Charged with Obstruction of Justice
When federal or state investigators are investigating a crime and do not have enough evidence to convict, they may charge the individual they feel is withholding information, refusing to give information or stopping any investigation with obstruction of justice. This is actually a very serious crime, and can result in a prison sentence of up to 5 years in state prison. This charge can also be filed against an individual who hid or destroyed material that was related to a crime, or tried to stop another person from giving information about a crime. It is critical to get legal assistance from a Los Angeles criminal defense lawyer if you have been charged with obstruction of justice, or if you are under investigation for a crime and consider that you may be charged with that crime. At the California Justice Law Group, the legal team has helped many individuals beat this charge and is prepared to fight aggressively for clients who are facing obstruction of justice charges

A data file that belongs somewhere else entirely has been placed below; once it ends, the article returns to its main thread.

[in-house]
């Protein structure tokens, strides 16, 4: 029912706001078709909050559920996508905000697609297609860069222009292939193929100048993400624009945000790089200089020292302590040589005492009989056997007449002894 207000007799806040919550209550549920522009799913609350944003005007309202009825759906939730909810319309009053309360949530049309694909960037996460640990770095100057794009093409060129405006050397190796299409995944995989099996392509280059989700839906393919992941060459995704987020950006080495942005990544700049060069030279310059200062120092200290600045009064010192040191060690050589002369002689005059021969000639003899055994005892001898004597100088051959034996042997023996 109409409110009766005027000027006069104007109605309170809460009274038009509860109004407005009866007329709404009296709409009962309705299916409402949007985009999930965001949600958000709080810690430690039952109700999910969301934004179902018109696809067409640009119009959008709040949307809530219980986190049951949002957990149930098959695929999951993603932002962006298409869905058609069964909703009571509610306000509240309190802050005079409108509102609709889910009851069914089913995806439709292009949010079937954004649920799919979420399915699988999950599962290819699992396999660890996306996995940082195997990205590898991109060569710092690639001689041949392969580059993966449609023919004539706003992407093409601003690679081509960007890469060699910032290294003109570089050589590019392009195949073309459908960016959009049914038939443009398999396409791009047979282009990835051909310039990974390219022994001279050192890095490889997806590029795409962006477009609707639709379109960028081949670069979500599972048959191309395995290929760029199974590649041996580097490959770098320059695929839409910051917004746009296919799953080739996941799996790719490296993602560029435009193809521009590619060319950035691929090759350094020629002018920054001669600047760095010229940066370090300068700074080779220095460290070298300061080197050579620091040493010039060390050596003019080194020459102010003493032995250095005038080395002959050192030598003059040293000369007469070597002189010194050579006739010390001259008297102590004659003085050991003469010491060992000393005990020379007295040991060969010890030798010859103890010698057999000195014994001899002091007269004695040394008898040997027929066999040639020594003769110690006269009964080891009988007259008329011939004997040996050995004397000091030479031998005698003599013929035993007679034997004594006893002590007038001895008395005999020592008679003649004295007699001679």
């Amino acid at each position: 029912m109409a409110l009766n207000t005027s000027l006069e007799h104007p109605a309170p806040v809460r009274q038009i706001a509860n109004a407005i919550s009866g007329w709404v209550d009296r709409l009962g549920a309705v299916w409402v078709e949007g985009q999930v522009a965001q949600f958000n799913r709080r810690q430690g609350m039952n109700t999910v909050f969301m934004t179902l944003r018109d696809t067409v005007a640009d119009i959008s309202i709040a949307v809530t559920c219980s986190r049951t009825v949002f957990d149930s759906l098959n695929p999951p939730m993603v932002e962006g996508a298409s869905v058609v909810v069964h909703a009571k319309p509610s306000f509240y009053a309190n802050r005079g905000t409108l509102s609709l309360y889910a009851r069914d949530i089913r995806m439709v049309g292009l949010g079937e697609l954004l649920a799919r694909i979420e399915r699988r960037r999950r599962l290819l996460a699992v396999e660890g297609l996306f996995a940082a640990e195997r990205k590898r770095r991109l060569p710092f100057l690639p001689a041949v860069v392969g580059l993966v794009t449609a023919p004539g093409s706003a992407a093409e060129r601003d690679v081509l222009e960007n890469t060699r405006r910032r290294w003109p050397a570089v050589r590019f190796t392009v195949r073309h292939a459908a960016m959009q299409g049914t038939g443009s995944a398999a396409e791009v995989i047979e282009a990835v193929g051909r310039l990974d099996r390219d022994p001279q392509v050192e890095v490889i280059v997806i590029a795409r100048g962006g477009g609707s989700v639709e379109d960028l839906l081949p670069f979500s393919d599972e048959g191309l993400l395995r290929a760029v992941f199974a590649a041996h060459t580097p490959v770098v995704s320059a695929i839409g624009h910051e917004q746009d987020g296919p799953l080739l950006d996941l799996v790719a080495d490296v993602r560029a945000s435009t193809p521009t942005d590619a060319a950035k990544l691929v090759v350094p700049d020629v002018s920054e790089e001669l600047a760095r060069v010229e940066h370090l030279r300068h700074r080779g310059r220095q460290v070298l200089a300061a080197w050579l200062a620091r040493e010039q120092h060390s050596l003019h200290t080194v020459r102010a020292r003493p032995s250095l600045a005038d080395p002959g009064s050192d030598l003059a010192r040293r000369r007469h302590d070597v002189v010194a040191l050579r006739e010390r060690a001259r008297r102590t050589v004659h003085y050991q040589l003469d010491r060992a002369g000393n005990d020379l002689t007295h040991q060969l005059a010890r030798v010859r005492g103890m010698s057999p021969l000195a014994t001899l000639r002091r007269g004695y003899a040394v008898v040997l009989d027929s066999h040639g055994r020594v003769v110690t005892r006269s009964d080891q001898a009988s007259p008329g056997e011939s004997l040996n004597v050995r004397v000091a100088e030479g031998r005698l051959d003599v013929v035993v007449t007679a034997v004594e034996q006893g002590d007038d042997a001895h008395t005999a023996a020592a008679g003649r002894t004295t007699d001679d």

Defending Obstruction of Justice Charges
Even evasive answers to investigators can create a charge of obstruction of justice. When law enforcement is intent upon arresting you for a crime and cannot get the evidence they need, this could be the charge you end up dealing with. It is very serious, and even though it must be proven in court, you are now going to be dealing with the court system and must have legal representation. If you are arrested and charged with obstruction of justice you can be quite sure that law enforcement is intent upon putting you in jail or prison, even though they may not have gotten the evidence they needed to charge you with the initial crime they were investigating.
Don't ever face these charges without an aggressive and knowledgeable criminal defense lawyer from the California Justice Law Group at your side. Even though the prosecutor is intent upon convicting you of the charge, and will be aggressively seeking your conviction, with an extremely skilled defense lawyer fighting for you, you increase the possibility of being found "not guilty" of the crime.